God of War: Ascension’s campaign is loud, epic and every bit as violent as you’d expect. Phil Owen goes hands-on and interviews Sony Santa Monica director Todd Papy on this brash new outing.
If you’ve played God of War 3, you will know what to expect from the opening of God of War: Ascension. It’s big, it’s very loud, it’s quite epic and it features layers upon layers of action. Within is a boss battle between Kratos and a many-armed giant – a prisoner of the furies, like Kratos at the start of the game – who has a city built on him, and it is exactly as bombastic and ambitious as that sounds.
As a skeptic of the hack-and-slash genre, even I was impressed by the scope of this opening level as I played through it. Sony Santa Monica have crafted something truly spectacular here, and it is every bit the match of God of War 3’s beginning.
But God of War 3 peaked at the start, and the rest of the game could never quite live up to that standard. I was concerned, then, that we might face a similar situation here. I spoke with game director Todd Papy about that very subject.
“It took two designers probably a year-plus working on that, to get that right,” Papy told me, to emphasize what kind of work it takes to put together a level as large and as complicated as Ascension’s opening. He was then quick to note another section in the game that he believe also hits that mark.
“We have another level in the game that is just as complicated, and the guy’s been on it for two-plus years. We’re talking about 45 minutes of gameplay that he’s just going through and massaging, because it is a technical nightmare. It’s over the top. It is huge moments. It’s a different way of doing Titan tech than we’ve done.”
But you can’t, of course, just fill your game to the brim with wild, maniacal set pieces, and not just because of budget and time limitations, Papy pointed out.
“There’s a point where that stops feeling huge and epic, and basically you need to take it back down and build it back up – be able to have those crescendo moments,” he remarked. “Otherwise, everything just becomes noise after a while.”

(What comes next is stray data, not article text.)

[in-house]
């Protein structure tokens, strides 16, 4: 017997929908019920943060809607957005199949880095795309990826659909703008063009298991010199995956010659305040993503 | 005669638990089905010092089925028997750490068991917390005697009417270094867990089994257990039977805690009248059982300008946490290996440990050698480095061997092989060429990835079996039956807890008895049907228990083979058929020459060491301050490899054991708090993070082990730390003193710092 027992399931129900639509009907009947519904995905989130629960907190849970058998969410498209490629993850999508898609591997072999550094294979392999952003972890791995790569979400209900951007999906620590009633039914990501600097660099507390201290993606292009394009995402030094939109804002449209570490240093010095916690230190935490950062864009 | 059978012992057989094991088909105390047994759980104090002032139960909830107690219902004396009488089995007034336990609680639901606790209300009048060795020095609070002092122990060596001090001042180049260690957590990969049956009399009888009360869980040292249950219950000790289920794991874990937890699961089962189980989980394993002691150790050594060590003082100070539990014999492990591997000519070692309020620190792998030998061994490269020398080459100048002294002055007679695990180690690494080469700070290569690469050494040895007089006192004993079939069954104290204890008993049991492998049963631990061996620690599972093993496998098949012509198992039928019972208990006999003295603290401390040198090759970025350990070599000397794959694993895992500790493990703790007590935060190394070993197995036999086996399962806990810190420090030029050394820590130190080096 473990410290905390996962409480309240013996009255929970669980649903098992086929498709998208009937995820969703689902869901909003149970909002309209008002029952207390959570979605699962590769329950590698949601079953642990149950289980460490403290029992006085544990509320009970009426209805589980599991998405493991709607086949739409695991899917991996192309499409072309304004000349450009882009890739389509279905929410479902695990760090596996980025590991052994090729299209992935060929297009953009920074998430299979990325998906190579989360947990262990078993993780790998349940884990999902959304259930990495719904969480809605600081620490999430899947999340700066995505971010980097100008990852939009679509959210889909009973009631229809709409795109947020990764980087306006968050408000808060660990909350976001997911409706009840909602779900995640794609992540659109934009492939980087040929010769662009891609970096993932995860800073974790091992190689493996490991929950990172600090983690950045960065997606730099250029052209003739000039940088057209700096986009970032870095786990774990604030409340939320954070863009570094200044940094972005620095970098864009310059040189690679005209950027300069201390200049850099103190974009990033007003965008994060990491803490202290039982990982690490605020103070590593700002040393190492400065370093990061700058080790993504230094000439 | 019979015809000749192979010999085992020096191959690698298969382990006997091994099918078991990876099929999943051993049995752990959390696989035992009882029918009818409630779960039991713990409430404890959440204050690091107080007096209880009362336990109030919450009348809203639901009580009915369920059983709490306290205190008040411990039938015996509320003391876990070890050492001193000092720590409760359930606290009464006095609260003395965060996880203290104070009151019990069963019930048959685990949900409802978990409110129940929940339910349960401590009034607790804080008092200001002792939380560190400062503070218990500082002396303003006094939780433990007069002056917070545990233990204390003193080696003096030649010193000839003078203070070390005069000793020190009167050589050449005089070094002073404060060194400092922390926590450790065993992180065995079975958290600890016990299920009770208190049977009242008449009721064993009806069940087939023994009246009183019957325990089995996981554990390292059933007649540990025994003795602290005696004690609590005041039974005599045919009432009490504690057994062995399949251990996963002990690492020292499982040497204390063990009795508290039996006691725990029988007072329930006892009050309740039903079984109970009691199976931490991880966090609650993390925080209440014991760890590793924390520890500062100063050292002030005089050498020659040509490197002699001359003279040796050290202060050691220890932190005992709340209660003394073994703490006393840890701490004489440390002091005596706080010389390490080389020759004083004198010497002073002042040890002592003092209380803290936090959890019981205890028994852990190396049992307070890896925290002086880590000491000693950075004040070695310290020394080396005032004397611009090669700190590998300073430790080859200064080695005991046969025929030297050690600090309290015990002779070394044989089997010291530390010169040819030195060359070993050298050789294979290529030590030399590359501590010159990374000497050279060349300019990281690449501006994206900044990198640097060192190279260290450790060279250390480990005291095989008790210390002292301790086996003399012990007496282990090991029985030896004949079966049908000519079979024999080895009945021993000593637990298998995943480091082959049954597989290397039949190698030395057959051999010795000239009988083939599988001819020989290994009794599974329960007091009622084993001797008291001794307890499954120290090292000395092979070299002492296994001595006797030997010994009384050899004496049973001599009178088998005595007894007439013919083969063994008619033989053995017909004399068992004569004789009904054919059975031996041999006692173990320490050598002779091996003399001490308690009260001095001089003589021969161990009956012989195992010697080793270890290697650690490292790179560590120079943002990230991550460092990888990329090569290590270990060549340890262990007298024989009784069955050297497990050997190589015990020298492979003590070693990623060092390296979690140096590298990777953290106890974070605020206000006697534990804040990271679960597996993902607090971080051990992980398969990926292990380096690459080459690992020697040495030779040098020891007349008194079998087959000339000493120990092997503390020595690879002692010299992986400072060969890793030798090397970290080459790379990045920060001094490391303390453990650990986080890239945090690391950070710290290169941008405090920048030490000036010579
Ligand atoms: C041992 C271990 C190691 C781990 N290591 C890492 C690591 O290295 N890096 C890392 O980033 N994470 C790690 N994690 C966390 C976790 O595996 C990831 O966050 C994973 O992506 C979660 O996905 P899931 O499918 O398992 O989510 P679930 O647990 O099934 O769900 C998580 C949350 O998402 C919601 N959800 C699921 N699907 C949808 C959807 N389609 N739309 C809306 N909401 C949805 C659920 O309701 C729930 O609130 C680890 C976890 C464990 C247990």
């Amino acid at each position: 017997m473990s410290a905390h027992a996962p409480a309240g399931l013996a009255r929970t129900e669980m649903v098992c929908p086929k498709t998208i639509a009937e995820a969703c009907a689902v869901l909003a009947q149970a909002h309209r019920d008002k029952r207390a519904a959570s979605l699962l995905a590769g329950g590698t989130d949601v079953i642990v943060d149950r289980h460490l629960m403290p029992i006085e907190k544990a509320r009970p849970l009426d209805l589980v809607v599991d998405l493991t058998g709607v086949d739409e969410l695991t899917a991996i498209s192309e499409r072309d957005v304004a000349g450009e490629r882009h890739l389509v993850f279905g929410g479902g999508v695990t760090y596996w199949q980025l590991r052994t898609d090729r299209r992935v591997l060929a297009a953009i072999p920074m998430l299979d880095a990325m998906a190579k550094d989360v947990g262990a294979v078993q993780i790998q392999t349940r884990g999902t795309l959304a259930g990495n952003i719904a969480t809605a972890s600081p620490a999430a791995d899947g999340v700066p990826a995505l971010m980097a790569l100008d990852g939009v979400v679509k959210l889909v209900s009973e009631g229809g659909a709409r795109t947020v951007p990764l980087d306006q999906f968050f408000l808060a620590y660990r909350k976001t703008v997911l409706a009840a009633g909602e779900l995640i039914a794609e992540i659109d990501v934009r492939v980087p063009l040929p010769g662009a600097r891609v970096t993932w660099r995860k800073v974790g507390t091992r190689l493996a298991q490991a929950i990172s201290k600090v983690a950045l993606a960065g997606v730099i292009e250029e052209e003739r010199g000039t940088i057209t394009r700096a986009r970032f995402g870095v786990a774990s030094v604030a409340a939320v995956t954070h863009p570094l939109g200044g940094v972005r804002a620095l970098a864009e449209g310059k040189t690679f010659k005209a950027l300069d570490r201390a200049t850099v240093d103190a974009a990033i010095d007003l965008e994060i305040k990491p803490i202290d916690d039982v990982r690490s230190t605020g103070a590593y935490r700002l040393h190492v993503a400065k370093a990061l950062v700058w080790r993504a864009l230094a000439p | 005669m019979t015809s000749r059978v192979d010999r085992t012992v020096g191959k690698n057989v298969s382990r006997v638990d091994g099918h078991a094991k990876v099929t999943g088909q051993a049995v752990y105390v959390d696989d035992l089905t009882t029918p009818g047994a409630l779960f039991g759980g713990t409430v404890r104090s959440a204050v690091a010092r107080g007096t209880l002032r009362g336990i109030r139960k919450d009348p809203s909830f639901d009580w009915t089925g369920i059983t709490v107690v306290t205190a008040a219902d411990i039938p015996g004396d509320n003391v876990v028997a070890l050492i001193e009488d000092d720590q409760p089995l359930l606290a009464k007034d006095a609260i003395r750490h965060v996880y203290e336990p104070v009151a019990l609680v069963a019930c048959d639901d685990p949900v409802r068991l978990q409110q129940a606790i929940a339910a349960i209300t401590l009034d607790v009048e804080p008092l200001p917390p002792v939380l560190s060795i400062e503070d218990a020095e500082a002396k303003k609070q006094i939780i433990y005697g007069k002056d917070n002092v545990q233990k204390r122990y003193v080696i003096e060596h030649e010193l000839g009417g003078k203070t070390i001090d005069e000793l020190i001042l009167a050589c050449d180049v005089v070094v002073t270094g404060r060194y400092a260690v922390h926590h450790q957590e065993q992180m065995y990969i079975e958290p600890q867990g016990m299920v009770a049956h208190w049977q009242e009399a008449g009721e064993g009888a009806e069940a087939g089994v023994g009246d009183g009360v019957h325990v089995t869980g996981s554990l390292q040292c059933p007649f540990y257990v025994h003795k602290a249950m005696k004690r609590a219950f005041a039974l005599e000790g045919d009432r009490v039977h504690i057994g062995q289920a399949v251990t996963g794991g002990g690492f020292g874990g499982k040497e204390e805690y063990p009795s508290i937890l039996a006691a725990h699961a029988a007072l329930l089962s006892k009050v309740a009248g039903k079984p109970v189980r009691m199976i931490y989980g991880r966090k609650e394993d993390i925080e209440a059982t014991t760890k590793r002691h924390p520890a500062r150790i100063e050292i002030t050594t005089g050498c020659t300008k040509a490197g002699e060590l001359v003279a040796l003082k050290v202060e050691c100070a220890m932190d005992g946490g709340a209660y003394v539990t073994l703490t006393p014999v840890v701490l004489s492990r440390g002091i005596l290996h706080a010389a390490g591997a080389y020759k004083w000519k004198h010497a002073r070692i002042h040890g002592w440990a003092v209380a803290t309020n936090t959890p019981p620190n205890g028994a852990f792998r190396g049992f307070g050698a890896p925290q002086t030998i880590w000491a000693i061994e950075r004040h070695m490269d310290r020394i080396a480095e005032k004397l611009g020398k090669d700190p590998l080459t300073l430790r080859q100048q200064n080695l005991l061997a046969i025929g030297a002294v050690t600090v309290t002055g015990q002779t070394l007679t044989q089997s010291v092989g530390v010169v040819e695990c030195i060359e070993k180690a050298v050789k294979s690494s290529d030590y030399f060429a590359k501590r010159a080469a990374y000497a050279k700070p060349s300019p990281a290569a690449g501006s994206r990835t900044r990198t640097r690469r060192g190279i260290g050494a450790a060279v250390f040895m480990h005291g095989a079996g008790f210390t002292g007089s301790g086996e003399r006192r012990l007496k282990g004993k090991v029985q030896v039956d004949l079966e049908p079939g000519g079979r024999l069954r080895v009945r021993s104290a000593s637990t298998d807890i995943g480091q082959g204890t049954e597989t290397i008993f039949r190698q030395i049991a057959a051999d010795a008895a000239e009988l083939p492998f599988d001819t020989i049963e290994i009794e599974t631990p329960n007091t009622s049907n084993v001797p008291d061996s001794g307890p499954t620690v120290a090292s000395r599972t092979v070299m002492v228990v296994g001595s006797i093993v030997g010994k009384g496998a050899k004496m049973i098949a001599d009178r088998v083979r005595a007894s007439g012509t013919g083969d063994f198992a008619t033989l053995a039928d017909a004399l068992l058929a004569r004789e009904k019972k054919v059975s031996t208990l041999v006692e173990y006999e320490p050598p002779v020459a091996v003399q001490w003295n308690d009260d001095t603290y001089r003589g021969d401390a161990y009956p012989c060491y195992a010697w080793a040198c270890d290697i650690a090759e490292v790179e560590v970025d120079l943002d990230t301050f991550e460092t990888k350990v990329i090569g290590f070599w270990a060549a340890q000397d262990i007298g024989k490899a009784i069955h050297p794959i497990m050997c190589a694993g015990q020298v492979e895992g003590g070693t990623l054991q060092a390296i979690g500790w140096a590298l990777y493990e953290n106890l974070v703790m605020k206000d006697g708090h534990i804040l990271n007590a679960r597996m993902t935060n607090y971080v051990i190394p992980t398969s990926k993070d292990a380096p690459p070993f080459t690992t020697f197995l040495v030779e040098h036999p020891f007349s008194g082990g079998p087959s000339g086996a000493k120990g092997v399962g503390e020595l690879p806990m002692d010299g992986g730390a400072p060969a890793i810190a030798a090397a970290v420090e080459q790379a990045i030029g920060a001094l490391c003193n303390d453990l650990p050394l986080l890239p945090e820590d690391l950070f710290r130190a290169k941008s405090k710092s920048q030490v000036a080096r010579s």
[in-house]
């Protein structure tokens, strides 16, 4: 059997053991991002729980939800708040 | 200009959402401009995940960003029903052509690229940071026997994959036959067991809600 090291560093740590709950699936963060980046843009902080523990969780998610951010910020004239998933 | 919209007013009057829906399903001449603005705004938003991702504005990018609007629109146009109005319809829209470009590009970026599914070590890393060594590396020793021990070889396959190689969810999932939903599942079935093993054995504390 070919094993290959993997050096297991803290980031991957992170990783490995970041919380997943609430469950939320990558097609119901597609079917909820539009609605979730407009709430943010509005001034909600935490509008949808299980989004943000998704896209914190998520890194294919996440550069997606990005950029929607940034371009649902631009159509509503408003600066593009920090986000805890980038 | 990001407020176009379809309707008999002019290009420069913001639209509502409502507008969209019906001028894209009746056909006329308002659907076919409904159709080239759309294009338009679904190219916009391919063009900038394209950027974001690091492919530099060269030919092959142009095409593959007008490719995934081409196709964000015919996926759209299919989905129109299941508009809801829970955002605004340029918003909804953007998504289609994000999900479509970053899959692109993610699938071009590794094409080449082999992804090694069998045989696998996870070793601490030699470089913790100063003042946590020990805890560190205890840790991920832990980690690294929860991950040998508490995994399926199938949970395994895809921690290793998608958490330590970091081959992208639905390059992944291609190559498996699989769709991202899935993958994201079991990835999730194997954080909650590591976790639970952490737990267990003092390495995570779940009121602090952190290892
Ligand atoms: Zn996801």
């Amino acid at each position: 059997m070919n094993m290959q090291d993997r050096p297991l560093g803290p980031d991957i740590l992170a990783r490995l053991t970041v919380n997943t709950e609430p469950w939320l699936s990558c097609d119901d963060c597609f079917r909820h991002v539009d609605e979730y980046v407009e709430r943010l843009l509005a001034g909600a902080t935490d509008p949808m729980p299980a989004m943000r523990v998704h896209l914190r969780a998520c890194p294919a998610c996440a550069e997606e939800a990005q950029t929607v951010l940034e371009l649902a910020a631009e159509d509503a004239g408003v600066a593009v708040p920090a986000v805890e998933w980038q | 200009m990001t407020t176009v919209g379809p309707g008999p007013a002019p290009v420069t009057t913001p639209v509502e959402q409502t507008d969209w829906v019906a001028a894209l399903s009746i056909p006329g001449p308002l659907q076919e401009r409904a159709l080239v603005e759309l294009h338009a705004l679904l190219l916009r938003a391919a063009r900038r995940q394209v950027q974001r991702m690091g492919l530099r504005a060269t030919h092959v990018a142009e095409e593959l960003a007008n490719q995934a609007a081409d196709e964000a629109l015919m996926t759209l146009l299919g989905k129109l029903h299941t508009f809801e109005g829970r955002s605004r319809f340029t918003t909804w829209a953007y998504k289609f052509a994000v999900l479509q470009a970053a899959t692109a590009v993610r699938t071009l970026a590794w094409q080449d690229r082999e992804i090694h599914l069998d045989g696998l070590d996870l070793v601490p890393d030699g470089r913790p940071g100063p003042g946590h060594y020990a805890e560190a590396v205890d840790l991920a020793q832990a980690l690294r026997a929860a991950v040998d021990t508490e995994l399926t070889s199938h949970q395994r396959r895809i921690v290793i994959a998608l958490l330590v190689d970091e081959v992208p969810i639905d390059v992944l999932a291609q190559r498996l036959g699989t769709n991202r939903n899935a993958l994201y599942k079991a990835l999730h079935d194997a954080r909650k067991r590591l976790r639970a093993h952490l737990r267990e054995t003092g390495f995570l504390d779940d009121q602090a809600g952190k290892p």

Papy also said that the way the story unfolds in Ascension might alleviate my previously stated concerns.
“We’re trying to make sure this one feels more like an adventure,” he told me. “In [God of War] I and II, you always felt like you were going on this long quest, versus III, where you were going up and down the mountain, and it didn’t have that same kind of adventure feel.”
In any case, the only thing I am able to judge at this point in time is what I played, and, as I said, what I played was quite excellent and fun, and the scale was as large as what you could hope for in a God of War game. It also managed to give me a chance to try out some of the new battle mechanics.
Key among the new features is how you can tether foes, which allows you to do all sorts of things with them, who should be, after all, your playthings. Early on I grabbed a hold of a bug and threw it at its compatriots, which resulted in a surprising but delightful explosion. In another instance, I jumped into the air, tethered a human-bug hybrid, and then slammed him down on other foes. This is what the developers refer to as “weaponizing” your enemies. It’s an enthralling new wrinkle to combat.
I also got to play around a bit with what the team referred to as “world weapons,” which you can steal from your enemies and use against them. These add a nice new layer to combat and provide players with new combos to try out, and they are easily accessible from the circle button.
Then there is the revamped rage meter, which fills up a lot faster now. I know everybody is probably excited about that one.
I discussed these additions with Papy, and he shed some light on one other change I did not experience, which is how Ascension focuses on Kratos’s blades rather than giving you the option of using other weapons that you unlock.
“We wanted to focus everything around the blades in this game, and so we have these elements that are infused in the blades and actually switch the way that you play,” he commented. “So, for example, the fire blades that you saw at E3, those will stun enemies faster. So you can get that and pop that grenade into them with L3 and R3, stun ’em and then from there you can weaponize them.
Papy also mentioned ice and electric elements, and he said the point of including these is to give players more freedom in their approach to combat. “We wanted to change the way that you enter into a level or into a fight. Basically think about ‘How do I want to dismantle this? How do I want to take it down?’”
Another thing I did not see in the demo was the less dickish side of Kratos that we have been told about. In this opening level, in fact, Kratos did not speak aside from letting out an unintelligible roar. So I asked Papy what it really means for Kratos to be more humane.
“He’s still angry,” Papy noted. “We wanted to show a little bit more of the family side to him, and then also show him when he’s a little bit younger. For example at E3 we showed where these three guys are running toward you. He actually pushes a guy out of the way… Versus him taking the guy and saying, ‘OK, I’m going to take you and I’m gonna bash your head in against the wall.’ That’s what I mean by ‘more humane.’ You’ll see him reach out and console somebody who’s dying. It’s those types of moments.”
There it is. Kratos actually will show both restraint and a bit of a sensitive side. That might be the most substantial change of all in this edition of God of War.
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